Other AF options include a moveable 1-point AF, which again is selected using the touchscreen along with a more precise Spot AF that provides a smaller focus box than One Point AF for more precision when required. Last but not least is a manual focus mode that can be activated via the control wheel at the base of the lens.

Shooting JPEGs, I was able to record 85 consecutive images in just under fi ve seconds before the buffer fi lled. In raw this dropped to approximately 48 images in just under three seconds, while in JPEG + raw capture I also managed approximately 48 images in just under three seconds. Impressive figures!


At ISO 160, JPEGs produce a figure just over 3,400l/ph, although with careful processing it’s possible to squeeze out up to 3,600l/ph from raw files. The clear message here is that if you want to extract as much detail as possible from the G7X Mark III, you’re better off shooting in raw and processing images yourself.


Canon Powershot G7X Mark III - ISO noise performance
Canon Powershot G7X Mark III – ISO noise performance

At ISO 125 and 200, JPEG and raw images are free of noise and display plenty of fine detail. At ISO 400 some slight loss of detail begins to occur when viewing images 1:1, although it really doesn’t impact the overall image quality. It’s only at ISO 1600 that noise starts to gets more noticeable. Beyond this point, noise will be much harder to ignore, even when viewing images at smaller sizes.


The G7 X Mark III is a lovely pocket camera that I really enjoyed using. There’s plenty of scope to set the camera up via its various JPEG processing options to get exactly the look you want, while the ability to shoot raw also provides scope to process images yourself after the point of capture. Either way, it delivers on its promise of producing images of a notably higher quality than you could expect of a smartphone camera – even a high-end one.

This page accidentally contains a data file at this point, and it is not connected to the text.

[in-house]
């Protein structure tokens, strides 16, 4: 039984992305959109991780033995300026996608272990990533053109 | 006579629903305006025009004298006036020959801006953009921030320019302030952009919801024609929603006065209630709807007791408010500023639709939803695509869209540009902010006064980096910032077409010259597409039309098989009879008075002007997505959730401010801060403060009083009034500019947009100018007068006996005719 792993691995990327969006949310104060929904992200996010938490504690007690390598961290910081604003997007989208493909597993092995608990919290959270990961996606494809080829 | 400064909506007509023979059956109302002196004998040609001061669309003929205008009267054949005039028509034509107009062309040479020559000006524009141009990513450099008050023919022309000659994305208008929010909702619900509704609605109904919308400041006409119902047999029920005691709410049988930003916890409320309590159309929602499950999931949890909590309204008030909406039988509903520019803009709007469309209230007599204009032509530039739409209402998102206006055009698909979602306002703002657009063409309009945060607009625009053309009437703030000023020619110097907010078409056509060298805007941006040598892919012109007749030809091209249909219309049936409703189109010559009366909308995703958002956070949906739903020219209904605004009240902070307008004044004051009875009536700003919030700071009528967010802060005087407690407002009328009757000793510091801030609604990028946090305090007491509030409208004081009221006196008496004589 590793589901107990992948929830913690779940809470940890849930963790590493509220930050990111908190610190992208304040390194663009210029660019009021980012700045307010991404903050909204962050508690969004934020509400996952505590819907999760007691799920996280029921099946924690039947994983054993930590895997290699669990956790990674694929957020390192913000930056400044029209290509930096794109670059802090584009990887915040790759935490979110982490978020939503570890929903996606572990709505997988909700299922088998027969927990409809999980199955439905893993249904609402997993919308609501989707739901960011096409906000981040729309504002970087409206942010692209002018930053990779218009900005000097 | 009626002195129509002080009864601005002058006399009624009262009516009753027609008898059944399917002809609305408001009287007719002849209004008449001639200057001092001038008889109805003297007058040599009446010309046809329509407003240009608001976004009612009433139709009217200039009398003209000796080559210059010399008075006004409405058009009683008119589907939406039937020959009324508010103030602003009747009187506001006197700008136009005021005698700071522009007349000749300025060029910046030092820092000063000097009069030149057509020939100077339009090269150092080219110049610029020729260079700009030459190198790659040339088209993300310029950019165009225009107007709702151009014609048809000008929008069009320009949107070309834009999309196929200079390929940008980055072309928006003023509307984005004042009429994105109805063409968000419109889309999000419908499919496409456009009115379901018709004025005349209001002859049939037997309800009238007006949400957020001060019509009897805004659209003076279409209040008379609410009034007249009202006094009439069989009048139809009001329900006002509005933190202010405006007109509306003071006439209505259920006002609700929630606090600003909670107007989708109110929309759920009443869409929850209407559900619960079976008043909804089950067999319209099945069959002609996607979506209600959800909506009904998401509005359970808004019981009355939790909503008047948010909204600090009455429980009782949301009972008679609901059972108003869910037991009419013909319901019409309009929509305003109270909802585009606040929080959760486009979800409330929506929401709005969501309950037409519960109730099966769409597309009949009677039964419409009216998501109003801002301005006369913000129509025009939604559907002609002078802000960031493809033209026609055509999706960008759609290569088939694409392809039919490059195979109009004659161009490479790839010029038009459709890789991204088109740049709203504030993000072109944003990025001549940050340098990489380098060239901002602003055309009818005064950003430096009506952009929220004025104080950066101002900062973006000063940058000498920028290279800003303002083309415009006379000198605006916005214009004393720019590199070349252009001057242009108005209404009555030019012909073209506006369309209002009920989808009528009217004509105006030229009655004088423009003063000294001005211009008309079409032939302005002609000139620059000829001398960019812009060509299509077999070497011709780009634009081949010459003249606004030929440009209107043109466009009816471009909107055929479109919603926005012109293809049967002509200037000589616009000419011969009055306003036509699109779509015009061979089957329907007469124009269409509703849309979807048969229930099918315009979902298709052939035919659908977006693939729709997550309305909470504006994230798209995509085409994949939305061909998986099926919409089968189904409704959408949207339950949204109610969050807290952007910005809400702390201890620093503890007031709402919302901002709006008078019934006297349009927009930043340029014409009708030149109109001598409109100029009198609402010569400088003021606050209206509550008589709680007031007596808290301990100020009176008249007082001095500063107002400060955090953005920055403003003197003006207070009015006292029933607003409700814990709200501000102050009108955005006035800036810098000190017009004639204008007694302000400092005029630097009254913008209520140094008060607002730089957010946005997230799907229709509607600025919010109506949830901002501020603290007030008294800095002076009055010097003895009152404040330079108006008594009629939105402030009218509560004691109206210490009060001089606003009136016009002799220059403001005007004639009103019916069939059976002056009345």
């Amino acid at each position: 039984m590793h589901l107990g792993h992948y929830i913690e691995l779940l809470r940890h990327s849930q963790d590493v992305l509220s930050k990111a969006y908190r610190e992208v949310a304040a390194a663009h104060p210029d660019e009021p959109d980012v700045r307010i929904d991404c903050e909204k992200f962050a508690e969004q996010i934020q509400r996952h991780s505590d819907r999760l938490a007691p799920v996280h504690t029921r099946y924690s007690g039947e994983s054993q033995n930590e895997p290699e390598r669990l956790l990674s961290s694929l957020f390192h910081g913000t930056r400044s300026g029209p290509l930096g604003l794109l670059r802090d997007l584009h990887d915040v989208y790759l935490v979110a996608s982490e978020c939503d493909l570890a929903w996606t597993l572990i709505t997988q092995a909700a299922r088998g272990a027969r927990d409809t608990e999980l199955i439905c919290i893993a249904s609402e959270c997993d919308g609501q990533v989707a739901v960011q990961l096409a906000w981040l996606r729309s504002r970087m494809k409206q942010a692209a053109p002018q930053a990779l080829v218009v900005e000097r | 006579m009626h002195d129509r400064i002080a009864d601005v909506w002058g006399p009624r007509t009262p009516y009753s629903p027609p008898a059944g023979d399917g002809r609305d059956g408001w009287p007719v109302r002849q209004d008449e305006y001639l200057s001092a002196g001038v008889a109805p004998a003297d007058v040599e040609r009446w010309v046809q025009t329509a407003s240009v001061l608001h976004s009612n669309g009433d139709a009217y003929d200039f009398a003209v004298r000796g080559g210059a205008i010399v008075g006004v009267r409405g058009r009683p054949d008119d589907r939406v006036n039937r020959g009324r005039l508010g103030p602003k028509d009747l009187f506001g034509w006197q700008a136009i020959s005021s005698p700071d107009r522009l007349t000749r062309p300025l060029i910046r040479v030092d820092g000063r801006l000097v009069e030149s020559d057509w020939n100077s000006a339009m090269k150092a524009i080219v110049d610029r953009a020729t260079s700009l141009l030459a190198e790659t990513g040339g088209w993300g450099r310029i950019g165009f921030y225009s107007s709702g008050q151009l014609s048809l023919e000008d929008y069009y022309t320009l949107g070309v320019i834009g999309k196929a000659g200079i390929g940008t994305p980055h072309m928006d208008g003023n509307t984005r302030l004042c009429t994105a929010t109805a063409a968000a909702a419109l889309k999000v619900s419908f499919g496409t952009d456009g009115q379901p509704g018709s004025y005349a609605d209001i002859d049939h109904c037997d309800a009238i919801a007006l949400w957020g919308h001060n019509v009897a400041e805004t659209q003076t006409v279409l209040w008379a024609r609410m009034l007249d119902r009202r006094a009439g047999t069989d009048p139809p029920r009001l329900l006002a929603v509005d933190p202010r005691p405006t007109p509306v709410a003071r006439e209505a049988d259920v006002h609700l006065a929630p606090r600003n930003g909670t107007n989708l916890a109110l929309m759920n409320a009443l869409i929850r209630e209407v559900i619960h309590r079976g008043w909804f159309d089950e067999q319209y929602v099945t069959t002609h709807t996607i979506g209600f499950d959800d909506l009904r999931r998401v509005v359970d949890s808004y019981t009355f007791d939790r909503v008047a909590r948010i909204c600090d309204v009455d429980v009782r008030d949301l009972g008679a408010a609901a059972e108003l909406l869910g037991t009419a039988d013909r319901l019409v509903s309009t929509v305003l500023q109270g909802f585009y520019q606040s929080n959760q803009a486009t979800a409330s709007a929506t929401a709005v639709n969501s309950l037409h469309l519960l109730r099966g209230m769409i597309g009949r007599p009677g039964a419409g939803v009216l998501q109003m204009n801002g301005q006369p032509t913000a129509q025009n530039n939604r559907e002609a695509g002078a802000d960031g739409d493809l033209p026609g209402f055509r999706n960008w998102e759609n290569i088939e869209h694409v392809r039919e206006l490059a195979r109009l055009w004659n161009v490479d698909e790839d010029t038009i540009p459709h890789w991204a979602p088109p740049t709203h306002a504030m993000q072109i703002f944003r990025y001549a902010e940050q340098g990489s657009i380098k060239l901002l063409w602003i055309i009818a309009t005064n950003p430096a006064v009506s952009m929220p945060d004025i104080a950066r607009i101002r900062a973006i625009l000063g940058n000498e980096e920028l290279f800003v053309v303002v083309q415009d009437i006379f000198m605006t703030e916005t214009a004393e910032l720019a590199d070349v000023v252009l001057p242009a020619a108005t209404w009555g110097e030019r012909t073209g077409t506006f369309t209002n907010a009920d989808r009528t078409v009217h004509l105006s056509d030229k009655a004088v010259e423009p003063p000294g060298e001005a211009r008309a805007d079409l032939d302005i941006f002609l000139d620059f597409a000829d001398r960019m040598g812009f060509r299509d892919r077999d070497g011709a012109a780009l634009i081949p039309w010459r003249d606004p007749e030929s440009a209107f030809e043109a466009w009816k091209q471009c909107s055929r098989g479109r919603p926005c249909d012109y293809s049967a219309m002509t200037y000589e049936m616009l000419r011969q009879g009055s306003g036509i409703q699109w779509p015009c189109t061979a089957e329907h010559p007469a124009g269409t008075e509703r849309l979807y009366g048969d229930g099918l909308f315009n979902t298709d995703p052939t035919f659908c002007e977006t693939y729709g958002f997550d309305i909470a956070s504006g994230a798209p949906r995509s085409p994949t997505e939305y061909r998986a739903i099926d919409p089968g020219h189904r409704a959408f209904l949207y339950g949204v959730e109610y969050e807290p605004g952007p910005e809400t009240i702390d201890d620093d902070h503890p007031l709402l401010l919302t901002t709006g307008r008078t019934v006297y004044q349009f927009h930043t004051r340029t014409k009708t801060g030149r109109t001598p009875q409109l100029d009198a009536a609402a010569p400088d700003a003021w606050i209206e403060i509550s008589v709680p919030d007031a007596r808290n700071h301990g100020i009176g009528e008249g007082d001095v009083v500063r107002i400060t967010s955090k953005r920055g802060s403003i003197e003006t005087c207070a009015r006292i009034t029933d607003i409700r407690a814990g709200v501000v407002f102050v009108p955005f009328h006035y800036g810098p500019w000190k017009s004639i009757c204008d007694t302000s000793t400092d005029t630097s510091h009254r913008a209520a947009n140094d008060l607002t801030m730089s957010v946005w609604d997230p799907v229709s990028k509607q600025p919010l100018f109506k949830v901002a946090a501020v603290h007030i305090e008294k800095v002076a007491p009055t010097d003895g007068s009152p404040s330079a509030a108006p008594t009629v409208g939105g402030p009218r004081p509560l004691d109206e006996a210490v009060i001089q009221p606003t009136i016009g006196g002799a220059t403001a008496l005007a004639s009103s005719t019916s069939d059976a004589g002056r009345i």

While the addition of a built-in external microphone input alongside flip-up LCD display, built-in YouTube live streaming and 4K movie-recording abilities mark the G7 X Mark III out as an excellent choice for those with an interest in online video blogging, the camera excels as a still image camera too.

Canon Powershot G7X Mark III. Image: AP
Canon Powershot G7X Mark III. Image: AP

For those seeking something they can easily carry in their pocket and that will give them more advanced controls and better results than a smartphone, the G7 X Mark III is a serious contender. I have no hesitation in recommending it purely on its own merits.

Amateur Photographer Recommended 4 stars


Sensor20.1MP CMOS, 13.2 x 8.8mm (1inch)
Lens24-100mm equiv, f/1.8-2.8
Shutter speeds1-1/2000sec (mechanical), 30-1/25,600sec (electronic)
SensitivityISO 125-12,800 standard, (ISO 25,600 expanded)
Exposure modesPASM, Auto, 11x Creative Filters, 13x Scene, Custom
MeteringEvaluative, Centre-weighted average, Spot
Exposure comp±3EV in 1/3EV steps
Continuous shooting20fps in AF-S 8fps with continuous AF
Screen3in, 1.04-million-dot tiltable touchscreen LCD
AF points31
Video4K (3840×2160), 30fps
External mic3.5mm stereo
Memory cardSD, SDHC, SDXC
PowerRechargeable NB-13L Li-ion
Battery lifeApprox 265 shots per charge
Weight304g (with battery and card)